I will admit it; I am a lazy person at heart. But I’m not the typical lazy where I just prefer to do nothing. I am one of those people who perfers to put 10 hours up front to save 40 hours on the backend. I enjoy researching ways to automate my life. I once bought a robotic lawnmower to avoid going out in the hot summer sun.
When I stumbled across the concept sleep learning, I was immediately excited. Who wouldn’t like to fally asleep to the audio of your favorite Cival War textbook and have instant recollection the next morning?
With the research done by Fox and Robbin, it’s shown that non-consious suggestions do have a fighting chance of being retained, but what good is this if there aren’t any correlations drawn with the rest of your knowledge? Maybe if you’re training for Jeopardy (which isn’t a bad idea) passive retention is OK, but memorizing trivial facts is just that, trivial.
Is there a better way?
While there are older studies outlining passive learning while sleep, would it possible to become to induce a lucid sleep and then administer the desired knowledge to be retained (e.g. audio stream)?
Take a look at these devices…
It’s a build-it-yourself lucid dreaming induction device. There are a couple commercial equivalents out there that are pretty expensive (plus they would have to be adapted for what we need for testing).
Here’s the idea….
The above device would have to be modified so that it could be connected to a PC (e.g. via USB). The user will be required to wear a small earpiece for which audio can be played through (maybe a little radio receiver for the earpiece and the PC audio jack is connected to a small FM transmitter?).
The lucid dreaming induction device would be required to report the amount of eye movement within the given user. Not necessarily just the number of eye movements while in REM sleep but for the very beginning stages of sleep we would want to record this.
As soon as we can detect that the sleep process has been entered, our system will connect to a generalized knowledge site, say Wikipedia.org, and will retrieve the text of a random article (via their RSS feed). The system will then playback part of this article’s text through the through the user’s earpiece (we can find some sort of text-to-speech library to generate the spoken audio).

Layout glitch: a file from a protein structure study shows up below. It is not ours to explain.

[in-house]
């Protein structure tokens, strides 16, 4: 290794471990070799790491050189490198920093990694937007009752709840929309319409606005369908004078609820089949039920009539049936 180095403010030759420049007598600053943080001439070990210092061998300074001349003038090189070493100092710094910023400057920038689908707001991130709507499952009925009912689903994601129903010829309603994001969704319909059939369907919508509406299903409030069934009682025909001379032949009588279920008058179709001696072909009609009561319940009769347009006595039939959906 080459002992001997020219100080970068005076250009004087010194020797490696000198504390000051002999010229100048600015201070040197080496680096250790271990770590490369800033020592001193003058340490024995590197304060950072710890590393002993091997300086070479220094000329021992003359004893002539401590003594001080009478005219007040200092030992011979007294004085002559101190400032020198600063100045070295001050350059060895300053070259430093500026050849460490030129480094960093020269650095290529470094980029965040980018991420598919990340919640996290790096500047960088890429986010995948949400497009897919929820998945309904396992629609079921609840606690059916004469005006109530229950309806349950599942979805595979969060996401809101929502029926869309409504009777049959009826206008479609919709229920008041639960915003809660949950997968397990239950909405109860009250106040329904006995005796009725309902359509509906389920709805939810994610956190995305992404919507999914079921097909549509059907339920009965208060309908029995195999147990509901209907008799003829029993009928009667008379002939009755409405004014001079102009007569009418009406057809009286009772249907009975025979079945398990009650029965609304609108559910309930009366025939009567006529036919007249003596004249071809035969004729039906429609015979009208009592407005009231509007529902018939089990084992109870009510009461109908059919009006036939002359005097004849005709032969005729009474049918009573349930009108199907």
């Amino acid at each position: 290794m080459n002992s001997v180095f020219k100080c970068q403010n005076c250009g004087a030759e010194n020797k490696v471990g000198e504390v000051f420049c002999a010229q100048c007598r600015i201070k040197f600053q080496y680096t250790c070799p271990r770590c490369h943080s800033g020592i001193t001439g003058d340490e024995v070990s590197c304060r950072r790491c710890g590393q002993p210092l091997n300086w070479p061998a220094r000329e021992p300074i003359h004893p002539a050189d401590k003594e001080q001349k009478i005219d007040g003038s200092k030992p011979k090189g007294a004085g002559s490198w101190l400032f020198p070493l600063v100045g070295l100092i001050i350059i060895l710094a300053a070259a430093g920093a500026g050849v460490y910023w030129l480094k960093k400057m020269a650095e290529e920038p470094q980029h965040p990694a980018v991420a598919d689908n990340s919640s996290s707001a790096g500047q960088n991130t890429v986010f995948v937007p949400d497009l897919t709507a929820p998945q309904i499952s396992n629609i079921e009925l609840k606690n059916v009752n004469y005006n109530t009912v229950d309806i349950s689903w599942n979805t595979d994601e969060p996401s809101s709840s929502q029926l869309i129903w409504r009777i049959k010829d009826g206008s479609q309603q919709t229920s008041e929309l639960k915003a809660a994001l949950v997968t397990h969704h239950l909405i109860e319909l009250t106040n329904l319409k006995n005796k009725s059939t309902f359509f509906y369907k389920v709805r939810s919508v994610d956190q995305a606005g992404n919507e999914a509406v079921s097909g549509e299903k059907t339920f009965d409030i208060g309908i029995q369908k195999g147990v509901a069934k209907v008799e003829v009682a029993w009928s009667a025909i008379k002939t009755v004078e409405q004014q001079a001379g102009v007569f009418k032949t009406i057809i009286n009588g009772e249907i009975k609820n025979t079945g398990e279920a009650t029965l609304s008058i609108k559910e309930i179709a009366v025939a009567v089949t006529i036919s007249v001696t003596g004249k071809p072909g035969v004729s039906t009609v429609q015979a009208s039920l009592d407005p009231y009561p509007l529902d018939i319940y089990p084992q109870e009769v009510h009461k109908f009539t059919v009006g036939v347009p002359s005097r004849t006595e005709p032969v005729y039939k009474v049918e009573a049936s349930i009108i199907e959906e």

A different article is played at each different stages of sleep. The full sleep cycle will be allowed to proceed as normal with the only exception being that the system will provide the audio/visual cues in an attempt to induce a lucid dream. The point being that we try to introduce various facts throughout a full spectrum of unconscious states.
Once the sleep cycle has completed and the user awakens, the user immediately returns to the PC for which the device is connected to. Utilizing the various text articles that the system read to the sleeping user, the system will derive simple questions from the article texts and present those to the end user in a quiz format (e.g. what color was the dog? how tall was John?)
The user repeats this process of sleep/quiz for several weeks. Since the system knows what sleep state each set of facts was presented, depending upon where the user gives the most correct answers, the optimal sleep state for unconscious knowledge retention should be revealed.
Which begs the question, if we did find this magical state where we can effortless digest knowledge, could we induce emotional states as well? What would happen if we’re in this vulnerable lucid state and our system plays an audio track with Beethoven’s Moonlight Sonata overlaid with cries of people in panic?
Update: 7/21/2006 10:03pm
I’ve had a few suggestions for upgrading my design.
For one, you may be able to build your own EEG machine for the same price as the REM sleep tracker listed above. Utilizing the OpenEEG framework ( http://openeeg.sourceforge.net/doc/ ), and some low cost electrodes, the EEG may provide a more accurate measure of brain activity and sleep cycles.
A neurophone offers an exciting opportunity in terms of administering the audio queues. If standard audiotory response shuts down during REM, what about the possibilities of ultrasonic sound ( http://www.neurophone.com/home.htm )?